Abstract

 

Justice, as constitutional principle-value, signifies, firstly, a dimension of the Constitution, namely that of being a righteous law, in the sense of settling the entire constitutional system on a foundation of fair and equitable rules, designed to eliminate any aspirations to „omnipotence” and also to protect some fundamental values that, as a whole, tend to the idea of social justice. Thus, justice is immanent in all constitutional norms and, therefore, landmark of essence for their interpretation and application. The interpreter of the fundamental law, and moreover the Constitutional Court, as a guarantor of its supremacy, is called to identify the most fair/equitable meaning and manner of application, referring his action to the same supreme value – justice. Express recognition of justice as a value/principle in constitutional review appears as a genuine factor of forming a „consciousness of justice”, and thereby of constitutionalization of law in preventive effect.

 Key words: justice, general principles, constitutional review, Constitutional Court

At the foundation of the fundamental law of Romania lie a number of general principles which, according to its authors’ theses, „define the citizen’s condition within the national collectivity, in other words, the vital interests of the nation, as a whole” (A. Iorgovan, The Odyssey of Drafting the Constitution, Vatra Românească Publishing House, Târgu Mureș, 1998, p.155). These principles are reflected in other constitutional norms developed, in turn, in the infraconstitutional legislation.

 

MATERIAL AND METHOD

In the early years of the Constitutional Court and of founding the constitutional review in Romania, both the court decisions and the separate opinions offered by the constitutional judges have expressed concern for establishing the role of constitutional norms with character of principle within constitutional review. Thus, it was held, among others, that „the entire constitutional regulation is subject to some general principles, illustrating the provisions of Article 1. para. (3) of the fundamental law, according to which Romania is a rule of law, democratic and social state, in which human dignity, the rights and freedoms of citizens, the free development of human personality, justice and political pluralism represent supreme values and are guaranteed. [….] A law violating not only the text, but also the principles of the Constitution is unconstitutional. [….]”. It also has been distinguished between „the general principles”, expressly regulated in Title I of the Constitution, and the principles that emanate from the entire regulation of the fundamental law, for example that of the separation of powers (expressly consecrated through the constitutional revision of 2003) or that of equal opportunities to political parties (Dan Victor Zlătescu, Separate Opinion from Decision 73 of 4 June 1996, published in the Official Journal of Romania, Part I, no. 255 of 22 October 1996) and which were both invoked by the Constitutional Court, even if they did not have a specific regulation.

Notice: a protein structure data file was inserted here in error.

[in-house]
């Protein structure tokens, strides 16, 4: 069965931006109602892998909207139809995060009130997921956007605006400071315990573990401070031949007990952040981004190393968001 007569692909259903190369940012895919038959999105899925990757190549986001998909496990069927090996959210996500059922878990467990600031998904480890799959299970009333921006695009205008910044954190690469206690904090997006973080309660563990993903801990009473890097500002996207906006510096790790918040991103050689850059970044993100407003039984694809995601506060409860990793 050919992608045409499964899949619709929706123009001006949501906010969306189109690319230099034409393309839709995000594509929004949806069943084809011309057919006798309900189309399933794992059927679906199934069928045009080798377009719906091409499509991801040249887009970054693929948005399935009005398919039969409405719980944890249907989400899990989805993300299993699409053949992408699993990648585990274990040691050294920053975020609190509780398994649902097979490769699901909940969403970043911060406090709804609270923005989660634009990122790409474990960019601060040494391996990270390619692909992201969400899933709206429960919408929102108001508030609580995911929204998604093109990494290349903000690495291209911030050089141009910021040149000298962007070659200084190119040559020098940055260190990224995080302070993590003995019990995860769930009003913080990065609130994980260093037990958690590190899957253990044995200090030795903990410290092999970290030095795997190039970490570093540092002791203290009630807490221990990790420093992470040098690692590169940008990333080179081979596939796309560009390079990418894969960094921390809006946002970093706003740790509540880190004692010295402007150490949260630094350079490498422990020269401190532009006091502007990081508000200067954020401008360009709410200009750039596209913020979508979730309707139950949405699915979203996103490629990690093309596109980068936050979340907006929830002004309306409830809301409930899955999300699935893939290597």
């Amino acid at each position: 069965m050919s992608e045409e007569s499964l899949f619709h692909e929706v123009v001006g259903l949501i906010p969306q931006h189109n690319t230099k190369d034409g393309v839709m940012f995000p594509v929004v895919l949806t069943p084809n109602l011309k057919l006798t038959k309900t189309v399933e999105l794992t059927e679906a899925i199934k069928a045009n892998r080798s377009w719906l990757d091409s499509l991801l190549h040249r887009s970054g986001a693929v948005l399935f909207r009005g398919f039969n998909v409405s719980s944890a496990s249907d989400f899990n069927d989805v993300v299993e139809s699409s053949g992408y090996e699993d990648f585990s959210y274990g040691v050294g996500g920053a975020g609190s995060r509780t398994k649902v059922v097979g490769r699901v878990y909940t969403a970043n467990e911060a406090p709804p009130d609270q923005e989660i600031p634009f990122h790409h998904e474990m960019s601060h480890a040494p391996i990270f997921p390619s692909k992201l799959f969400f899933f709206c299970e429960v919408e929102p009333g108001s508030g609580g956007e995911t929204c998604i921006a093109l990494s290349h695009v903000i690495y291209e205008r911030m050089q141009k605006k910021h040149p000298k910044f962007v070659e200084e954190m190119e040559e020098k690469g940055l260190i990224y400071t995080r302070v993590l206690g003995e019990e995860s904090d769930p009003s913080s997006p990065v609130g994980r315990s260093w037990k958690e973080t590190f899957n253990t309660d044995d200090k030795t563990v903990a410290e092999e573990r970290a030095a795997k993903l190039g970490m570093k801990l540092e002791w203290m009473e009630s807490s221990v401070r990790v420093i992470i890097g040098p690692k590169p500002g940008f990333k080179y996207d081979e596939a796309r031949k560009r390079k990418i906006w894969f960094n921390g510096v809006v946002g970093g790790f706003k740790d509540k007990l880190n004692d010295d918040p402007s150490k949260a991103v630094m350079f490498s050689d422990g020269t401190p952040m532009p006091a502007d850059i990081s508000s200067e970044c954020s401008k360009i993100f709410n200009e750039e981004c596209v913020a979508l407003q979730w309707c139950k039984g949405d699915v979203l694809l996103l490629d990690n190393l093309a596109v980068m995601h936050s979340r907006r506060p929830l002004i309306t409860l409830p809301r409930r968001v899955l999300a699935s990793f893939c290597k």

RESULTS AND CONSIDERATIONS

Examining the case law of the Constitutional Court in its dynamic evolution, one notices that, over time, it has often invoked as basis for establishing unconstitutionality of law, the principles contained in or deduced from Article 1 of the Constitution, whose sense it explained and developed, by interpretation in accordance with the international human rights treaties to which Romania is a party and with the case law of international courts called to guarantee them. On other occasions, we have analyzed constitutional loyalty (T.Toader, M.Safta, The Principle of Loyalty in the Case Law of the Constitutional Court of Romania, http://www.constcourt.md /public/ files /file/ conferinta_20ani/ programul_conferintei/ Tudorel_Toader.pdf), invoked by the Constitutional Court in relation to the the application of the principle of separation of powers, or the principle of legal certainty (T.Toader, M. Safta, The Dialogue of Constitutional Judges, Universul Juridic Publishing House, 2015, p.73), invoked by the Constitutional Court in the application of the constitutional principle of legality.